Special team skills include engineering, mountain leading, sewing, an obsession with detail, a love of maps and more than one person trained in optimising solutions to problems! As the race goes on, I am sure we will discover many more talents amongst us.
Why did we choose to do this and what are our expectations of the race / Scotland?
The Scottish highlands are a wild and beautiful place and we all want to experience more of it. We know we are going to the perfect location for an epic adventure that Paul, Tom, James and the team are sure to deliver. The anticipation and excitement are already growing.
Whilst the rest of us have done similar races before, this is Chloe’s first time. She’s alternately terrified and excited and can’t wait to race as part of a team. Although the effects of sleep deprivation and how to stay fuelled as a vegan are on her mind, she has been primed for special ‘visual effects’ (sleepmonsters) and someone has promised to carry emergency flapjack supplies 😉
Even though it is the first week of the new school year, Andrea is making her expedition race comeback before she gets ‘too old’! Sleep is on her mind too, as she doesn’t want to miss out on the memories.
However, Jon and I clearly remember the fun, camaraderie and amazing landscapes we moved through last time and nothing was going to stop us entering again …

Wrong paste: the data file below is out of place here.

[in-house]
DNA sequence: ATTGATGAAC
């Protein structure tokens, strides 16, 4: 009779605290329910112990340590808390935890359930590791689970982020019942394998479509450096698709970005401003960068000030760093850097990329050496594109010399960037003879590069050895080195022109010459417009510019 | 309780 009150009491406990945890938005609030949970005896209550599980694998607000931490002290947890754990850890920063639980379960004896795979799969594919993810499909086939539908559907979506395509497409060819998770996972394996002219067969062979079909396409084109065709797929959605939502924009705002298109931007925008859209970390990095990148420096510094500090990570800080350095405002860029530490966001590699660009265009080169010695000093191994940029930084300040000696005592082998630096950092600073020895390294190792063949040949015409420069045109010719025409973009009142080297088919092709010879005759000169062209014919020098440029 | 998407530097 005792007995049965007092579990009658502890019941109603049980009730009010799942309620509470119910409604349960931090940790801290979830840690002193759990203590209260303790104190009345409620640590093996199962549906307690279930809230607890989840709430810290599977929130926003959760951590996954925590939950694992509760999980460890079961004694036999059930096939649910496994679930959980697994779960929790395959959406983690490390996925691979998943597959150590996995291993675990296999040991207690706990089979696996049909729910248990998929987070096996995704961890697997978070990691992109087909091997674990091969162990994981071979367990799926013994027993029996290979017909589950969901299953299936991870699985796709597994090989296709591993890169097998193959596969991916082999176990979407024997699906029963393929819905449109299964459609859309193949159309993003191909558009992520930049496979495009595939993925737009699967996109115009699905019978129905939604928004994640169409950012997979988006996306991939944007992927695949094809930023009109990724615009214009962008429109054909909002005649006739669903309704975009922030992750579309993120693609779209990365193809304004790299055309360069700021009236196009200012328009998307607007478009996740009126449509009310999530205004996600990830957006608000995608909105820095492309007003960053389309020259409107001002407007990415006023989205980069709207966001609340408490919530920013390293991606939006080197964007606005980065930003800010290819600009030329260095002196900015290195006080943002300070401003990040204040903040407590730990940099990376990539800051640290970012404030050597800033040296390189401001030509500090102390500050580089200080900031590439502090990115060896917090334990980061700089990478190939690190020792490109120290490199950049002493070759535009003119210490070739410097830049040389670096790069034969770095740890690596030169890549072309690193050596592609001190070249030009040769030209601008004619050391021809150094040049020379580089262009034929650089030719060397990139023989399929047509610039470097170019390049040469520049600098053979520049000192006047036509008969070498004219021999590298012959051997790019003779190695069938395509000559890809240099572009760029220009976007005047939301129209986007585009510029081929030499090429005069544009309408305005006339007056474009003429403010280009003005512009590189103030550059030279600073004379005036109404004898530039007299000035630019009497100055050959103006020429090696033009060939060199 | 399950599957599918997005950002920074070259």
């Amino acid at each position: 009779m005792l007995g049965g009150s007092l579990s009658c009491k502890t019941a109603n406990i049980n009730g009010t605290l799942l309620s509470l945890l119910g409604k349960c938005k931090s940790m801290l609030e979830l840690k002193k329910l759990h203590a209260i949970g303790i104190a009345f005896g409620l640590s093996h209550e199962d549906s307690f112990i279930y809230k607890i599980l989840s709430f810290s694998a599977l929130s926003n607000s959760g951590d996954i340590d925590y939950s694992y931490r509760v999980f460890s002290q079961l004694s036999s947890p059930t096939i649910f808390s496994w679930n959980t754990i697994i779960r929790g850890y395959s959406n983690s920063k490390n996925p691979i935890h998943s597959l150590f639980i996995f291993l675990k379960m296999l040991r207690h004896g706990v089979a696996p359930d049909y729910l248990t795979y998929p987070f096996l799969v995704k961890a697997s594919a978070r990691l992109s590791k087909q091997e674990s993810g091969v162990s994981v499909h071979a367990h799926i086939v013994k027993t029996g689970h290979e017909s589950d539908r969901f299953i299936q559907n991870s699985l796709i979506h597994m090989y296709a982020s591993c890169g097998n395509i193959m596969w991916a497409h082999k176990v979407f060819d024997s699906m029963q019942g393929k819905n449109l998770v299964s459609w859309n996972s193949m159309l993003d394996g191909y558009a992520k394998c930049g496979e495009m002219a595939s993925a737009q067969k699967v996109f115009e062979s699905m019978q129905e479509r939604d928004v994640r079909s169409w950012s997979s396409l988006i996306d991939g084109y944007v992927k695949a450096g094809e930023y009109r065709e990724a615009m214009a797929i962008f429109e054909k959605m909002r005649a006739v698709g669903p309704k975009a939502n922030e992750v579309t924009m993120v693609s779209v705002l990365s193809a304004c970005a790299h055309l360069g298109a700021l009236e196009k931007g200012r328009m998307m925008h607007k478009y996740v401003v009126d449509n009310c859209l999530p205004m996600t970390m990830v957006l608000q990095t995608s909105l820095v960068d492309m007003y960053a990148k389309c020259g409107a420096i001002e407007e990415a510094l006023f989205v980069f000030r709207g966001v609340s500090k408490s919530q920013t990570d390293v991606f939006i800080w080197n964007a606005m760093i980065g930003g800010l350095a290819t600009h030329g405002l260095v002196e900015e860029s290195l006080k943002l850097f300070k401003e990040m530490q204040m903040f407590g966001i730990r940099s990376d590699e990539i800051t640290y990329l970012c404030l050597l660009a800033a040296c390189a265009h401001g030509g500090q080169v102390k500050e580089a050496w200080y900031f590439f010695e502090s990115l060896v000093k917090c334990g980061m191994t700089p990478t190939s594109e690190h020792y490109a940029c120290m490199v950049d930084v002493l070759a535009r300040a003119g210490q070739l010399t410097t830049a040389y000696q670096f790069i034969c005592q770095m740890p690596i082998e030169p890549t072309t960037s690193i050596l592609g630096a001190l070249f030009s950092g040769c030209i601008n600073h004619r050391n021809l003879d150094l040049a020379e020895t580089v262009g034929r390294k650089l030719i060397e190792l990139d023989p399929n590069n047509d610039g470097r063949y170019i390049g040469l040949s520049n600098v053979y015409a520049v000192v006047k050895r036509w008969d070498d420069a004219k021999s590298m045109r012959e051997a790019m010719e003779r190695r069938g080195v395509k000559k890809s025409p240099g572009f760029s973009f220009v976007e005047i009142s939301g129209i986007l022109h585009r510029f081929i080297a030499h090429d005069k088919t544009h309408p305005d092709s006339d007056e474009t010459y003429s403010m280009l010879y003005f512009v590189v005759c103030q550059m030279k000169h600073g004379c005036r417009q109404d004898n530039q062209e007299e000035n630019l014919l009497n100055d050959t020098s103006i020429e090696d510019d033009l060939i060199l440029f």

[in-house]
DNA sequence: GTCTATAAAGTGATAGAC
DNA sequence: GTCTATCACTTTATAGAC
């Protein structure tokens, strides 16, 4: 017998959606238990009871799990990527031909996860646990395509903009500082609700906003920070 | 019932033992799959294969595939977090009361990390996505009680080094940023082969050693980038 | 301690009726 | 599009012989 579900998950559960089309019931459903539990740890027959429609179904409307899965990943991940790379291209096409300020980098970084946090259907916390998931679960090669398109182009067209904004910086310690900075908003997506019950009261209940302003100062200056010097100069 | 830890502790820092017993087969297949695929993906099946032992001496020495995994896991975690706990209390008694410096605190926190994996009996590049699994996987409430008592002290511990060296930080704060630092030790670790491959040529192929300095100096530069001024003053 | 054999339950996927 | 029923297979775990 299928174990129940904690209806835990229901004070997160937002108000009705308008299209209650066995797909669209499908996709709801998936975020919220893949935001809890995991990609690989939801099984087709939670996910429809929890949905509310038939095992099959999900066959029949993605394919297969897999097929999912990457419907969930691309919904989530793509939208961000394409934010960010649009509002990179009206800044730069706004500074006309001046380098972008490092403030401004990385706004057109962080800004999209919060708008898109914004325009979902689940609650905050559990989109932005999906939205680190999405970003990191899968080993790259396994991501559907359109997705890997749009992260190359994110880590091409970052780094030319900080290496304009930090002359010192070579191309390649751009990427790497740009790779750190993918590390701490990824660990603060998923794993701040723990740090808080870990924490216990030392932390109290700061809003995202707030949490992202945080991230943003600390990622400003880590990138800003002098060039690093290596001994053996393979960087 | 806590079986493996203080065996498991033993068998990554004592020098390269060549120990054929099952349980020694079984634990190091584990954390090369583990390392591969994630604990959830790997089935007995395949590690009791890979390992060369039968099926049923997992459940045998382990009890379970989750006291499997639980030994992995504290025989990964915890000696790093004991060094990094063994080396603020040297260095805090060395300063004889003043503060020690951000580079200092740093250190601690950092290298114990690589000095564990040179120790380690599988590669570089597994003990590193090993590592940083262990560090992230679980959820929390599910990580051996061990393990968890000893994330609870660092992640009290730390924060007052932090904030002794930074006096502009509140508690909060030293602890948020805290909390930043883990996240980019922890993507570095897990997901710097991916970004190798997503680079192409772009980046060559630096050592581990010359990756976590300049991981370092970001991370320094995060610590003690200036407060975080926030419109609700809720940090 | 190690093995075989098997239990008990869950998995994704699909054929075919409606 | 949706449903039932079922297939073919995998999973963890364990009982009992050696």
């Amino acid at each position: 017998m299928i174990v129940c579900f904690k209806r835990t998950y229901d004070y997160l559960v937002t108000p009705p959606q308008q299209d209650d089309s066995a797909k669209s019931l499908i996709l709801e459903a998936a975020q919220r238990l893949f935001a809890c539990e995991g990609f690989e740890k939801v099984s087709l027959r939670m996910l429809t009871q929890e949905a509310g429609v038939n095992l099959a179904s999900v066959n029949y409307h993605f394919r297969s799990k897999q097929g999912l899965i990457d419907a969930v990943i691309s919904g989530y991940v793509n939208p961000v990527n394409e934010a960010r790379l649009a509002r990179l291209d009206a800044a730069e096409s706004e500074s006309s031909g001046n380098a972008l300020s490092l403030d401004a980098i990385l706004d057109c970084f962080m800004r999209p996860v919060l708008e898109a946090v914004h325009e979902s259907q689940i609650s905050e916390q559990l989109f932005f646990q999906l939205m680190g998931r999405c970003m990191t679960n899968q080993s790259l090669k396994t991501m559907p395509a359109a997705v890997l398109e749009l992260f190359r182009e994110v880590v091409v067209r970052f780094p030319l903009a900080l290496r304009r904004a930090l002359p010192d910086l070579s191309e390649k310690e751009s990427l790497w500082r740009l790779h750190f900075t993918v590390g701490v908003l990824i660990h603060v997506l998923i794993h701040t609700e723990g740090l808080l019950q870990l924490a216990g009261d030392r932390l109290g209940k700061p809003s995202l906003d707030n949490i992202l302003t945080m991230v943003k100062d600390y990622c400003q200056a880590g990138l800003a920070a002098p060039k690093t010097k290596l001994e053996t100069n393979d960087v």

We’re all relishing the challenge and anticipating the sense of achievement we’ll get from doing the event. We’re going to be pushing ourselves and it has been the motivation for some of us to increase our training, pick up new skills or reacquaint ourselves with old ones. I for one know that whilst I still soldier on with hamstring rehab for running, my mountain bike is seeing significantly more action than recent swimrun years have afforded!
Our expectations are that we will finish mid pack. The most important things are for us to work hard, help each other, make the most of our collective abilities and never stop trying until we get to the finish line!
Finally, one person has already mentioned the dreaded ‘M’ word … we’re all hoping that we’ll be moving too fast for any midges to catch us for breakfast!
It has all been very quiet on my blog since September! I am still here and after an arduous winter am hopefully re-emerging!
After Bantham swimun, Izzy and I went off to Cannes for the inaugural Ötillö event there. My hamstring was still a concern and sitting in the airport, I felt a bug coming on. Not to worry I thought, it was warm and sunny! We cheered Andy on as a solo in the experience race, and he came back with tales of a terrible technical descent…